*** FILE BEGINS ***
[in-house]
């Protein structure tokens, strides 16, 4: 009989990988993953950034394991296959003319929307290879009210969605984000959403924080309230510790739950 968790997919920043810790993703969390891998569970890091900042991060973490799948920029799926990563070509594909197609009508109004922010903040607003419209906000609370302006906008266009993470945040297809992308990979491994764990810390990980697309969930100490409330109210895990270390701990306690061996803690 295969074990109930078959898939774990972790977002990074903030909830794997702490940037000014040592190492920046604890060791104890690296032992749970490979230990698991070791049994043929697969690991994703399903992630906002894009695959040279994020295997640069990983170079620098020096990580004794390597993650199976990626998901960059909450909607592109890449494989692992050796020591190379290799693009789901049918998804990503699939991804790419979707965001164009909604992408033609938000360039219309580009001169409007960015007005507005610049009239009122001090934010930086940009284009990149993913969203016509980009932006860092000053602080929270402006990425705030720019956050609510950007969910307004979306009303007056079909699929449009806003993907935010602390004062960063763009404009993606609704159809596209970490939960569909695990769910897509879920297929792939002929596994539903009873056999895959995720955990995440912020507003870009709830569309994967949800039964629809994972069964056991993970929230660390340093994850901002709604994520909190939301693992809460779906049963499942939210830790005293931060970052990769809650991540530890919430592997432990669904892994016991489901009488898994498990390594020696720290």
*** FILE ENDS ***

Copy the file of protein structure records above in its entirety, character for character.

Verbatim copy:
[in-house]
């Protein structure tokens, strides 16, 4: 009989990988993953950034394991296959003319929307290879009210969605984000959403924080309230510790739950 968790997919920043810790993703969390891998569970890091900042991060973490799948920029799926990563070509594909197609009508109004922010903040607003419209906000609370302006906008266009993470945040297809992308990979491994764990810390990980697309969930100490409330109210895990270390701990306690061996803690 295969074990109930078959898939774990972790977002990074903030909830794997702490940037000014040592190492920046604890060791104890690296032992749970490979230990698991070791049994043929697969690991994703399903992630906002894009695959040279994020295997640069990983170079620098020096990580004794390597993650199976990626998901960059909450909607592109890449494989692992050796020591190379290799693009789901049918998804990503699939991804790419979707965001164009909604992408033609938000360039219309580009001169409007960015007005507005610049009239009122001090934010930086940009284009990149993913969203016509980009932006860092000053602080929270402006990425705030720019956050609510950007969910307004979306009303007056079909699929449009806003993907935010602390004062960063763009404009993606609704159809596209970490939960569909695990769910897509879920297929792939002929596994539903009873056999895959995720955990995440912020507003870009709830569309994967949800039964629809994972069964056991993970929230660390340093994850901002709604994520909190939301693992809460779906049963499942939210830790005293931060970052990769809650991540530890919430592997432990669904892994016991489901009488898994498990390594020696720290």